corrected them and made adjustments.<<
The 3 Steps to Healing - Awareness, Expression,
Resolution by Robert S. Vibert
I recently realized what was missing in many emotional healing techniques - a
systematic and comprehensive approach that would ensure that the three key
aspects of the emotional healing process would be properly handled.
Since early 2001, I have engaged in a dedicated and intense research project
with a wide range of emotional healing modalities. I have participated in
numerous workshops and conferences on healing approaches and modalities, read
countless books and articles, watched dozens of training videos and been trained
and certified in a number of these modalities. I have discussed the process and
methodologies of healing with many experts in the field, and had the techniques
applied to myself as well as applied them to willing "clients".
Thanks to my other income streams, and unlike many people involved in this
arena, I have not approached it as a way to gain a living, and this has enabled
me to easily abandon techniques that do not work well in favour of those that
do. I did not hang up a "shingle" as healer, mainly because I was not
satisfied with the results in both myself and others with most of these systems.
Drawing on my background in systems analysis, I watched for patterns and what
underlying structures existed in these techniques. While I do not consider the
research project complete, a clear picture has emerged concerning the emotional
healing process and what steps are involved, in addition to how well many
methods achieve their stated healing goals.
There are many excellent methods and processes which help people uncover
their emotional pain and many that allow a good expression of that pain, but few
properly addressed the final step - resolution of that pain, so one can live
free of it.
My research reveals that there are three steps one needs to take for healing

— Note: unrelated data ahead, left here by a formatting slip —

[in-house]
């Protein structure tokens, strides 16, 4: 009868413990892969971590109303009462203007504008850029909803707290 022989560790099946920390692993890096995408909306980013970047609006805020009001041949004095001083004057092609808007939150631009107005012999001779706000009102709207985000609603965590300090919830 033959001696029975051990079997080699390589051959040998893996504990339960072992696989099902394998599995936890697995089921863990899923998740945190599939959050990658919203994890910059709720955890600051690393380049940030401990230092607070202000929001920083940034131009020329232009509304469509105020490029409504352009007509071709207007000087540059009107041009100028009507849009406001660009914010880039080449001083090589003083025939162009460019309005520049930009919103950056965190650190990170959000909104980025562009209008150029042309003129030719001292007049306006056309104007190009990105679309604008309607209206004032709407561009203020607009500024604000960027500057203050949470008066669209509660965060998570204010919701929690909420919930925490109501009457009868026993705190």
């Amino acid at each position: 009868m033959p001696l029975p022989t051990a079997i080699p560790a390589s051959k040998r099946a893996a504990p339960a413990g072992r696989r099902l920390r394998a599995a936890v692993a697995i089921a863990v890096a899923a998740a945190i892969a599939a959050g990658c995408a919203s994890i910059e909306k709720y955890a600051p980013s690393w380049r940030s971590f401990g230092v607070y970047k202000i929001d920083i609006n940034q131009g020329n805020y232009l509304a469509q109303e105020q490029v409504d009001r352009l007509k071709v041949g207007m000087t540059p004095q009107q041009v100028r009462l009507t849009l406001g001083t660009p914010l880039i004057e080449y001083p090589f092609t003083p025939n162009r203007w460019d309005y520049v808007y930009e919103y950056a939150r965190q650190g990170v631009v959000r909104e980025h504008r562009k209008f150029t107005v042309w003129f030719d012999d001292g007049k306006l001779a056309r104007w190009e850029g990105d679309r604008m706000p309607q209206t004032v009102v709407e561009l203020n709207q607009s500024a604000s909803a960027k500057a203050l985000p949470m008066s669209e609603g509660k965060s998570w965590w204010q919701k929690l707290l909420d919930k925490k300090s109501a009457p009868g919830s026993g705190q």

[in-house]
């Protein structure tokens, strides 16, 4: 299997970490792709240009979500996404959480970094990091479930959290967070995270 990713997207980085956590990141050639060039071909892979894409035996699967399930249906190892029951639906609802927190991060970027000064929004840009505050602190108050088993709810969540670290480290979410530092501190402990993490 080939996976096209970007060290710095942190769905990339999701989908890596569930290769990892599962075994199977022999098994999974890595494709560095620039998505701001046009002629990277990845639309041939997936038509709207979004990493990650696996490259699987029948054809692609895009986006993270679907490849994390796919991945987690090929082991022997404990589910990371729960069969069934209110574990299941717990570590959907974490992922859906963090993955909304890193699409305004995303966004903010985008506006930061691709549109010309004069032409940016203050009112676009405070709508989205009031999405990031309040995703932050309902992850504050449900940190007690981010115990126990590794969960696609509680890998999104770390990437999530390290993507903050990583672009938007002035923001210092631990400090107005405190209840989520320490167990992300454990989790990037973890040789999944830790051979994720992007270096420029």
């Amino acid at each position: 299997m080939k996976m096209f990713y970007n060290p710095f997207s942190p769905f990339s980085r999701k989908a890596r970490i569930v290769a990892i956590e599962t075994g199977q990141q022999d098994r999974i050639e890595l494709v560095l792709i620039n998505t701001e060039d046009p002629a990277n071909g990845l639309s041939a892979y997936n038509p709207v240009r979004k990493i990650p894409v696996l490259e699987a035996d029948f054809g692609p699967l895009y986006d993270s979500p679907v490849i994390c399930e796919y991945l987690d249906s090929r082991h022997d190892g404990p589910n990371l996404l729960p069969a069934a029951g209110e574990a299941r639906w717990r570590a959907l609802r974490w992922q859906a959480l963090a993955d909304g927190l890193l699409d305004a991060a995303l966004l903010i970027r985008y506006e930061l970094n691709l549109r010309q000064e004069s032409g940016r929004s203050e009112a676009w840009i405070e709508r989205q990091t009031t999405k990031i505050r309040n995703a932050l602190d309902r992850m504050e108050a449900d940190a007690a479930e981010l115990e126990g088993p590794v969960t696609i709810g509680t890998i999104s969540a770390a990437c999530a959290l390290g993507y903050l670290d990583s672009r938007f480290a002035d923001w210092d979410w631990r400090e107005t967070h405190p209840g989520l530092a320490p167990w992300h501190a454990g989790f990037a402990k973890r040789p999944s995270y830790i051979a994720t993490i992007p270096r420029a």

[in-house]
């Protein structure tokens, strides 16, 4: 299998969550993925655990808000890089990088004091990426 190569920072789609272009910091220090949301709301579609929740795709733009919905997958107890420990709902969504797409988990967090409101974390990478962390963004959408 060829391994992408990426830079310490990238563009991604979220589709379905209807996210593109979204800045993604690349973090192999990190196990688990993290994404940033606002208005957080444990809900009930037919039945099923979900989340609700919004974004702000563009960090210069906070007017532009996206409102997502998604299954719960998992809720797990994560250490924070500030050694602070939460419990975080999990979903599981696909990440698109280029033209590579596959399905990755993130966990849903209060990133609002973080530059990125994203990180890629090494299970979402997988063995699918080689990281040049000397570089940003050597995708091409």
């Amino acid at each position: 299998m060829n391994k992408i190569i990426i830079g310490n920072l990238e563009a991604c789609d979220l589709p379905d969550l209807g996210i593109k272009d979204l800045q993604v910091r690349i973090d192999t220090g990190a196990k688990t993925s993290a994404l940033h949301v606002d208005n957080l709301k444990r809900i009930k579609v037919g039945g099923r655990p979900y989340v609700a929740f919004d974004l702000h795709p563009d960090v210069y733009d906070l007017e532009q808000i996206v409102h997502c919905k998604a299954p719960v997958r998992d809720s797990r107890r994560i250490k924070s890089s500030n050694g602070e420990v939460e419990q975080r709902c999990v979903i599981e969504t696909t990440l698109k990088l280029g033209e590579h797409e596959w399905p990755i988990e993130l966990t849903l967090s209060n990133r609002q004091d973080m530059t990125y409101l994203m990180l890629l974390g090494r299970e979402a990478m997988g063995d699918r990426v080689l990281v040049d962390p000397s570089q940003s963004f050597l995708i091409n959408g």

to be complete.
Copyright Robert S. Vibert May 2006, all rights reserved. First published on
www.real-personal-growth.com May be freely distributed with this copyright
Robert S. Vibert
about this topic, I did a quick Google search and found that more than 36
million web pages refer to people's resistance to change. Many of the initial
30 or so pages I looked at discussed this in the context of the business
environment, but many addressed the general reasons people resist change.
Here's part of a list of reasons, that I found on www.tutor.com:
- Surprise &
- Loss of face
- Concern about
There a number of
books on the topic of resistance to change, and many consultants offer workshops
and services to assist organizations deal with change resistance. Given the wide
range of material on this topic, I am lead to conclude that we are still
searching for the real answer.
enough, I did find one author (Al Kaniss) who included in his material that we
resist change because it represents "A THREAT TO OUR SECURITY, SAFETY OR
SURVIVAL". I suspect that he is very close to the mark, although the
examples he gives deal more with the installation of nuclear plants in someone's
>> This is a great article and so is the entire
site. You should read it. It supports Primal Theory but also takes a closer look
at what sometimes interferes in this therapy.<<
- The Legacy of Descartes
Robert S. Vibert
>> This too, is recommended. Sort of supports
Arthur, really. Vibert really is a supporter of Primal theory and therapy. But
elsewhere, Vibert has shown that more is needed. But here he does down thinking
or cognition, as the only approach and being a limited approach.
Warning! I have